The Hitchhiker’s Guide to the Galaxy

May 22, 2009

The Hitchhiker’s Guide to the Galaxy
Published 1980
Douglas Adams was born March 11, 1952, the son of Christopher Douglas, a management consultant, and Jane Donovan, a nurse. Adams was a recipient of an honors degree in English Literature from St. John’s College, Cambridge, in 1974. He began his writing career as a scriptwriter for radio and television comedies. For a time, he supported himself with odd jobs ranging from cleaning chicken houses to guarding the royal family of Qatar. “I was lying drunk in a field in Innsbruck and gazing up at the stars,” he says of the inspiration for his most famous story. “It occurred to me that somebody ought to write a hitchhiker’s guide to the galaxy.” His idea, first conceived as a radio series, was developed for the British Broadcasting Company. The 1978 series gradually won an enthusiastic following. Pan Books approached Adams to novelize his scripts. The Hitchhiker’s Guide to the Galaxy sold one hundred thousand copies the first month and eventually sold two million copies in England alone. Across the Atlantic Ocean, similar success followed with a radio series on National Public Radio and a television version of the book.
Adams added four books to “The Hitchhiker’s Guide to the Galaxy” series: The Restaurant at the End of the Universe (1980), Life, the Universe and Everything, (1982), So Long, and Thanks for All the Fish (1984), and Mostly Harmless (1992). Tired of the series, Adams coauthored Last Chance to See with zoologist Mark Carwardine in 1990. In a departure from the “Hitchhiker” books, it recounts their journey to see seven endangered species. He also developed a detective series which includes Dirk Gently’s Holistic Detective Agency (1987) and The Long Dark Tea-Time of the Soul (1988).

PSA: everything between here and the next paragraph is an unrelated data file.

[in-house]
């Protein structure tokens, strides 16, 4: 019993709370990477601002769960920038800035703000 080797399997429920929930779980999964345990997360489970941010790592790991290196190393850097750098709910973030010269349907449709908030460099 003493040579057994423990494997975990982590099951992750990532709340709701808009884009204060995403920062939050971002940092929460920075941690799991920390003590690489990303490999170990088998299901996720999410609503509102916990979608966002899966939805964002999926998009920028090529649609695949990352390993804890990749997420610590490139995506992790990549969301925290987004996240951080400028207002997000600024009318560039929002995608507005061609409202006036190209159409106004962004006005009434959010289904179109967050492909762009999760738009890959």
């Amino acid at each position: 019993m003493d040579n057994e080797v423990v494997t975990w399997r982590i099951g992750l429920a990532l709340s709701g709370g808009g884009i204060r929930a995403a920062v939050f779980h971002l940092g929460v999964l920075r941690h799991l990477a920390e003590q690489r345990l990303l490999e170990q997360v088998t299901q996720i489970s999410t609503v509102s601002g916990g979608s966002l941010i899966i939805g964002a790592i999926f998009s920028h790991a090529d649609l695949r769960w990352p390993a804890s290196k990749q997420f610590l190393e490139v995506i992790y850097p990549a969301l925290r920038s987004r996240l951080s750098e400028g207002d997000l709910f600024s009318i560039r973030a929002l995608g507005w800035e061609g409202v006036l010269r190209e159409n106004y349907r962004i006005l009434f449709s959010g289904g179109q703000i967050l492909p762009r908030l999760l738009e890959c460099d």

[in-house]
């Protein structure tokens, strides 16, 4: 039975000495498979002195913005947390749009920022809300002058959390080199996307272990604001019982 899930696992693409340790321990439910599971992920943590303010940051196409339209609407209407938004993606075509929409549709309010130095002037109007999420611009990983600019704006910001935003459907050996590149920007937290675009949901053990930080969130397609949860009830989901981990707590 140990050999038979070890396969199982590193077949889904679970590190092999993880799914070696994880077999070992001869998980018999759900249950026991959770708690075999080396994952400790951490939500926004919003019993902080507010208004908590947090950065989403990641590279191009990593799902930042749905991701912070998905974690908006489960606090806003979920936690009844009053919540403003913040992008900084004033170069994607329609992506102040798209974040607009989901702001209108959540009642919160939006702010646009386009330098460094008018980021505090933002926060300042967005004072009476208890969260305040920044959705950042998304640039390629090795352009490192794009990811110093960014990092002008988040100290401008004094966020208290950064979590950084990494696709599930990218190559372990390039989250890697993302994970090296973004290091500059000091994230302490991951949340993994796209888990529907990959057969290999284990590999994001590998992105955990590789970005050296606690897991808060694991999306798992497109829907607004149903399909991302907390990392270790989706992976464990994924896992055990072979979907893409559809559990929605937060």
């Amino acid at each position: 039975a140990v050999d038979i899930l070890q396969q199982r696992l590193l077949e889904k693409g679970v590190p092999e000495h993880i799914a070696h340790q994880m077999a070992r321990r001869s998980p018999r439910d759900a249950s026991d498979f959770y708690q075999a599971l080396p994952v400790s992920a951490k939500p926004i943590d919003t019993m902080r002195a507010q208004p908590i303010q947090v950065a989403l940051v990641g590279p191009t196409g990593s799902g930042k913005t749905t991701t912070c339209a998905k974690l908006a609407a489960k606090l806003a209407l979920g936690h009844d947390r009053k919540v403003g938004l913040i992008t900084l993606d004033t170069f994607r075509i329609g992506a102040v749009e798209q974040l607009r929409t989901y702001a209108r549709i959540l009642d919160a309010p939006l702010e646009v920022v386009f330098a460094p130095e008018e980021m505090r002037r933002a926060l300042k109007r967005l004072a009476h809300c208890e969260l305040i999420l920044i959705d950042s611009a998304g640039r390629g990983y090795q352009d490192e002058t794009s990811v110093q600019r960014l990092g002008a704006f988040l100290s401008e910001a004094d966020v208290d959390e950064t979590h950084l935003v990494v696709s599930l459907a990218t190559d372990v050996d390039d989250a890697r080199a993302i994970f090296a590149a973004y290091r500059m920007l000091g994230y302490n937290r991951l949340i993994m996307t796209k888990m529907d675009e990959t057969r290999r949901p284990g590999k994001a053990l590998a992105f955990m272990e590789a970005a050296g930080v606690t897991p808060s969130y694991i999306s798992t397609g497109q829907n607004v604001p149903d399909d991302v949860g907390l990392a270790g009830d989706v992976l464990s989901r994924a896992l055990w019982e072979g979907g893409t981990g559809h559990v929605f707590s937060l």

Moments before the earth is demolished to make way for a “hyperspacial express route,” Arthur Dent is rescued by Ford Prefect, an alien who is disguised as an out-of-work actor. Prefect, who has become Dent’s friend of several years, has been stranded on Earth while researching the planet for the revised version of the electronic book, The Hitchhiker’s Guide to the Galaxy. The pair’s misadventures as they ricochet from a Vogon spaceship, to the Heart of Gold state-of-the-art spaceship, to the planet factory, Magrathea, form the book’s prime focus: satire.
Though initially set in England, the majority of the story takes place in space, either in spaceships or on the planet Magrathea. Adams creates his own worlds, cultures, creatures, and vocabularies in satire that fillets science fiction cliches and the human condition.
Dent and Prefect find themselves in two ships very unlike the usual spare and futuristic spaceship of science fiction genre. Just as the earth is vaporized, they use a “transformational beam” to board the spaceship of a Prostetnic Vogon Jeltz. In the ship’s galley, Dent first sees dirty dishes and dirty alien underwear scattered about. Sitting on mattresses that have been grown and dried from the Sqornshellous Zeta swamps, Dent is not comforted by Prefect’s reassurance that “very few have ever come to life again.”